I watched most of the CC meeting on TV and thought the CC members made good points and offered good ideas/suggestions to staff to help move the project forward. The fact was finally realized and acknowledged...that current zoning isn't the best zoning for the area involved. Liz might have had a senior moment when she made her comment about the 50 ft height limit. I'll give her a pass on that one. The parking?...If the residents will really be those for whom this project is intended, then I agree with it. I'm okay on relief on the FAR also. Affordable housing has been a hot topic for years and a campaign pledge from so many that I'm sure this will get approved. Tanaka's push for micro-units? Well that's just Tanaka being Tanaka. He's now taken up the banner from Cory's position on that and his place on the drum set!

Cory has matured and grown a lot in speaking out on his position on issues and from his position on CC. There has been movement from the exuberant newbie CC member, offering all the idealist ideas to save the world and our community. It ain't as easy as he thought it would be. All the negativism against him has died off, thankfully, and I think he's positioned himself to run for office again next year. He's got my support. Our CC is doing a great job and Greg is fun to watch, running the meetings. He makes it look like he's having fun doing it. I used to have fun staying up late, but that was in bars, night clubs...drinking and dancing...not at CC meetings. lol!

@DTN Paul...you said it best. We shouldn't be in the business of ostracizing our citizens and sending them off to foreign places when they can't afford to live here anymore, and after they've contributed so much to our community.

Boo!! To all those who think that shipping them off to more affordable communities is a good idea. Just think about it. What if someone told you you had to leave town, the town you lived in, raised your family in, contributed to, and loved for 50-60 years, because we don't need you or want you anymore and we don't want to help pay for keeping you here? Remember?? Hitler proposed the same idea for other reasons and groups but the same idea could be applied to our elderly, poor, and disabled people in PA. THINK ABOUT IT!!! Don't repeat bad history!


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Posted by The Core
a resident of Ventura
on Aug 30, 2017 at 3:22 pm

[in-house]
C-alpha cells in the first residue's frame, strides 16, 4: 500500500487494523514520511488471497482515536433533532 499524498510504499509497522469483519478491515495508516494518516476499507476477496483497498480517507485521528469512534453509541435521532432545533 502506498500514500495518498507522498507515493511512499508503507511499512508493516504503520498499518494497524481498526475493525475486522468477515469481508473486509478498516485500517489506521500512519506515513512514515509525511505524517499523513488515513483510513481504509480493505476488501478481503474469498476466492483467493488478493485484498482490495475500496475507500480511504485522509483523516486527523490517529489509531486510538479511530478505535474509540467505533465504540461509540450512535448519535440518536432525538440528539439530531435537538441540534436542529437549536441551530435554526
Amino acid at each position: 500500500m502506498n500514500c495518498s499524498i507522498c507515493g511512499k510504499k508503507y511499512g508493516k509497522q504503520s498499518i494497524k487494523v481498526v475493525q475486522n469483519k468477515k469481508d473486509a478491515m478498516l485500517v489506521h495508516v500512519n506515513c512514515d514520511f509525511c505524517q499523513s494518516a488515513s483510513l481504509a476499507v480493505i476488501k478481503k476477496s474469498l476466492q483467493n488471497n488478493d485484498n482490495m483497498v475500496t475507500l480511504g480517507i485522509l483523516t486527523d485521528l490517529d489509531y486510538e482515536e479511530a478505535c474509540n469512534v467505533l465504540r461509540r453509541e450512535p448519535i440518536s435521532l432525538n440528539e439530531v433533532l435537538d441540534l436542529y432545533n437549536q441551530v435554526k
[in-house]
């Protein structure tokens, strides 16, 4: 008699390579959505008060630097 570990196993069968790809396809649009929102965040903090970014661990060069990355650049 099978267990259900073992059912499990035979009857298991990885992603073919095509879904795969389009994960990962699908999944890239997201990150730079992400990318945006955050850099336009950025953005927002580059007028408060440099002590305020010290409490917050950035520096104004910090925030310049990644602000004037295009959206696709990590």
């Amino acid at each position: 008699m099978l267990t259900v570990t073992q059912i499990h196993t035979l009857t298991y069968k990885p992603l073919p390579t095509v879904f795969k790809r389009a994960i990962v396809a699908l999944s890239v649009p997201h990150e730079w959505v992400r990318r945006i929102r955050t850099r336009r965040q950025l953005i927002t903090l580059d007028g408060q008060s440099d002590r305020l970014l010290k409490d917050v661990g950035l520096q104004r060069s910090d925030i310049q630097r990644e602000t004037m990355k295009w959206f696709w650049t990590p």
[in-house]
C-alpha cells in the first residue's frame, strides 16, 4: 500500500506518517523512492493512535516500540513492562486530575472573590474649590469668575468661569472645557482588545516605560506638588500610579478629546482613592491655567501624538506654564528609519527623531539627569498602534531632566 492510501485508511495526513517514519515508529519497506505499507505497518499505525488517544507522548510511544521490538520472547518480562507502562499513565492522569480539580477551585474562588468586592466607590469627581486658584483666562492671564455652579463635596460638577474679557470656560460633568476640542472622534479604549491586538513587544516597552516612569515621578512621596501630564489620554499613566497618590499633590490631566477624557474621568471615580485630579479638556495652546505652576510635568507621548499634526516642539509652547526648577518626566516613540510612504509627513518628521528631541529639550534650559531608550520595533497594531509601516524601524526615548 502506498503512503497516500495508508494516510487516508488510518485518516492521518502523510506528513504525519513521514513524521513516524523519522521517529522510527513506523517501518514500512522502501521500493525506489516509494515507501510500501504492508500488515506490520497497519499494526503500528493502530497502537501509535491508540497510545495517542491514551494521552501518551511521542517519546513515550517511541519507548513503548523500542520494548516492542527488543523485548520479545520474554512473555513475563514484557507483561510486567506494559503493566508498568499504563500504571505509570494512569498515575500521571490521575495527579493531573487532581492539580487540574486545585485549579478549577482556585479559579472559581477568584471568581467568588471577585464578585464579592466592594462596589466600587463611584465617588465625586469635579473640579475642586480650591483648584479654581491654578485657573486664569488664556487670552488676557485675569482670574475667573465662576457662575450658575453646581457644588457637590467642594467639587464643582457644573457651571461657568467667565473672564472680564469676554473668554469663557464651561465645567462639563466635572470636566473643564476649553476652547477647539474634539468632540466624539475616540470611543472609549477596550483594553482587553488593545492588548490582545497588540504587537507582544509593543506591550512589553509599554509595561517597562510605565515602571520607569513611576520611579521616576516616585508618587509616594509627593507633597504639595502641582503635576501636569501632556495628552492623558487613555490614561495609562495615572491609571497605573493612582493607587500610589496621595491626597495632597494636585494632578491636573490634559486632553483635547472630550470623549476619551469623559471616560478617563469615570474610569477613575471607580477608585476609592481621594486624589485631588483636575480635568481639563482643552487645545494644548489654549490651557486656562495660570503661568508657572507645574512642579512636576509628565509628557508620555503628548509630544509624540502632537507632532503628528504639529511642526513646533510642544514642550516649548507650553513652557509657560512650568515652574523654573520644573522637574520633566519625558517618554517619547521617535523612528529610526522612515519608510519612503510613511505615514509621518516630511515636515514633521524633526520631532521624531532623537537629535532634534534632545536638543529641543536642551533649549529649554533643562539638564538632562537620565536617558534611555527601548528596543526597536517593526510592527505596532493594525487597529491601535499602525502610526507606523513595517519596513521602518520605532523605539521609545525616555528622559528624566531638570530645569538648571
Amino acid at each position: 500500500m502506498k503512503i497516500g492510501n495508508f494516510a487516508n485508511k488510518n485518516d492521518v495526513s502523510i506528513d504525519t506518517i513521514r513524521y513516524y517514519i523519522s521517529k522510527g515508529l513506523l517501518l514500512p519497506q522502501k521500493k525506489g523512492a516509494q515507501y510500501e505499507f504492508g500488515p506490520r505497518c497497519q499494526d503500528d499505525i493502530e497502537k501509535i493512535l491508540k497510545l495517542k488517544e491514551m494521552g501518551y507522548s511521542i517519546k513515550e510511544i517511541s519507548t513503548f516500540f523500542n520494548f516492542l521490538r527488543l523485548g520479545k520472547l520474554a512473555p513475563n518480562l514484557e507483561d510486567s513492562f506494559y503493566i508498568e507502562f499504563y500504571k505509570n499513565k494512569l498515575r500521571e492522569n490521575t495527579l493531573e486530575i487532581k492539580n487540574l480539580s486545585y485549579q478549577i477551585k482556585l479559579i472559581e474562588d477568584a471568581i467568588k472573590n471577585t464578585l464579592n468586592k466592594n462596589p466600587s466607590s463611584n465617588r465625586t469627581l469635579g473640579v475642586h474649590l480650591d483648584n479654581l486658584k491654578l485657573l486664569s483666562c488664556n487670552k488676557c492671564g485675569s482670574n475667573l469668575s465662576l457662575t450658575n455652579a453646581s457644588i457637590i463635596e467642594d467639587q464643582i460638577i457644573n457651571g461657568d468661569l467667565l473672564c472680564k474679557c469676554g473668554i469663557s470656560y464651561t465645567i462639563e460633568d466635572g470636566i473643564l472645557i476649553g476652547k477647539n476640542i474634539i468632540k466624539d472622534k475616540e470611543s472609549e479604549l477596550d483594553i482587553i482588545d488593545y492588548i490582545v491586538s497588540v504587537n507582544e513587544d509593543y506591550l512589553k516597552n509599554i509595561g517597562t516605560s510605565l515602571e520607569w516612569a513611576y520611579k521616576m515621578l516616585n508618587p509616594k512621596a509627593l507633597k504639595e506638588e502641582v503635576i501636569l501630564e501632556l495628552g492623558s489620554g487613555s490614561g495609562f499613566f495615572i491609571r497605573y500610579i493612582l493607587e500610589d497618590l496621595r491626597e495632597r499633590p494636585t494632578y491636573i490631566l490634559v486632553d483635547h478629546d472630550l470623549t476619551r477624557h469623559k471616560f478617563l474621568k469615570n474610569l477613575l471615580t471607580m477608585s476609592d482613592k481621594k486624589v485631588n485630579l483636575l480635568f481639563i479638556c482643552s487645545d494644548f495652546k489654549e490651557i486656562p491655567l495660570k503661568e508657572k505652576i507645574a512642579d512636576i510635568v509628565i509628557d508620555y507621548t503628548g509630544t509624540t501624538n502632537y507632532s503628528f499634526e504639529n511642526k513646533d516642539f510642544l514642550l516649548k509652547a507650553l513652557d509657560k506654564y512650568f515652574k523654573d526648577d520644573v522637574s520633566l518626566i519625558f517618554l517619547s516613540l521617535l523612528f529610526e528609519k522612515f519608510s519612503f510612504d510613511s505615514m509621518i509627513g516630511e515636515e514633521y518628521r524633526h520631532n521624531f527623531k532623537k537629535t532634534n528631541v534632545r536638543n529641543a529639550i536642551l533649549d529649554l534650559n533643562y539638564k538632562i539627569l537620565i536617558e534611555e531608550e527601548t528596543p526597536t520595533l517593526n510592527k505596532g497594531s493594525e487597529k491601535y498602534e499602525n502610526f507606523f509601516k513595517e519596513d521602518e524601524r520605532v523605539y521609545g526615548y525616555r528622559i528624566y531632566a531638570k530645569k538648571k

[Post removed.]


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Posted by BP
a resident of Barron Park
on Aug 30, 2017 at 4:42 pm

Can someone in authority state how many of the new units would go to CURRENT Palo Alto residents?


9 people like this
Posted by Abitarian
a resident of Downtown North
on Aug 30, 2017 at 4:57 pm

Gale Johnson said:

"Hitler proposed the same idea for other reasons and groups but the same idea could be applied to our elderly, poor, and disabled people in PA."

Mr. Johnson, please consider the truly insensitive and offensive nature of your words. Hitler exported millions of Jewish people and others to killing factories with the express purpose of exterminating those he believed to be inferior.

While I support policies to help the elderly, poor, and disabled, I do not equate those who disagree with Hitler.

With Charlottesville so fresh in mind, I am appalled at your sentiment.


2 people like this
Posted by Gnar
a resident of Greenmeadow
on Aug 30, 2017 at 6:56 pm

THIS is exactly the kind of development we need in Palo Alto. Not another greedy, overly-dense hotel. HOUSING.

I completely support this project. And while we're at it, let's put HOUSING in at Su Hong. The developer will still make bank, and we won't end up with an obnoxious 5-story eyesore hotel that adds nothing to the community.

(@ BMR requirement: Yes, they check at time of purchase or rental to ensure that you still meet criteria.)


3 people like this
Posted by Time for the truth
a resident of Midtown
on Aug 31, 2017 at 1:07 pm

Thanks to Arbitarian for calling out Gale Johnson's offensive analogy. Gale says many silly, selfserving things, but since he keeps reminding us that he is old, people politely let it pass.
But it is time to call out his bias in favor of development interests, especially his constant PR for his young "friend" who just voted against the Animal Shelter plan.
Gale excuses development advocate Kniss' misrepresentation of the height limit, and he finds the development advocate Mayor "fun to watch."

Odd that these 3 council members are big development advocates.
Stop the pretense, Gale. Tell the truth about what you really support.


7 people like this
Posted by mauricio
a resident of Embarcadero Oaks/Leland
on Sep 1, 2017 at 10:52 am

mauricio is a registered user.

Jery99 is absolutely right. Palo Alto does not need one more resident, one more housing development, one more commercial building or one more hotel on top of what already exists. It has reached the saturation point years ago. All the energy should now go toward improving the quality of life for existing residents. Less traffic, much less noise, much less air pollution, less crime, more trees and more pen space.

To the poster who claimed that Wolbach has no opposition anymore and that he has matured and changed his ways, well, Denial is not just a river in Africa..


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Posted by hope this helps
a resident of Another Palo Alto neighborhood
on Sep 1, 2017 at 4:16 pm

"Can someone in authority state how many of the new units would go to CURRENT Palo Alto residents?"

I am not in authority, however, during the meetings with PAHC at the time of the Maybell debate it was stated by PAHC that low income housing would not be limited to Palo Alto residents. I believe they said that they could not limit applications. The discussion was around the possibility of moving some of the trailer park residents into this housing and we were told that was not possible to guarantee who would be able to move in resident or nonresidents were allowed to apply.